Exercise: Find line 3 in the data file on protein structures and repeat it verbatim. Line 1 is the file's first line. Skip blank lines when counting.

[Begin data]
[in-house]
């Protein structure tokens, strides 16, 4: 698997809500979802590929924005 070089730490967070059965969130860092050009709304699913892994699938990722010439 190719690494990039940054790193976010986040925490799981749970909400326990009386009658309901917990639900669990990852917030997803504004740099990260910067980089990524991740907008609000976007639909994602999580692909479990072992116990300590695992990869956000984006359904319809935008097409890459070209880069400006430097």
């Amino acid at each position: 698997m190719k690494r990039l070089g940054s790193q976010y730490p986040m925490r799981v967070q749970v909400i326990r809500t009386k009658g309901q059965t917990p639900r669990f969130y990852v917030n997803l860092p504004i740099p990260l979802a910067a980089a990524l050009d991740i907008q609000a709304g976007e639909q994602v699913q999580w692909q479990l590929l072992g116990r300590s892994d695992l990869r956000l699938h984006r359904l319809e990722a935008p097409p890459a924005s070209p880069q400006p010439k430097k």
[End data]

């Amino acid at each position: 698997m190719k690494r990039l070089g940054s790193q976010y730490p986040m925490r799981v967070q749970v909400i326990r809500t009386k009658g309901q059965t917990p639900r669990f969130y990852v917030n997803l860092p504004i740099p990260l979802a910067a980089a990524l050009d991740i907008q609000a709304g976007e639909q994602v699913q999580w692909q479990l590929l072992g116990r300590s892994d695992l990869r956000l699938h984006r359904l319809e990722a935008p097409p890459a924005s070209p880069q400006p010439k430097k």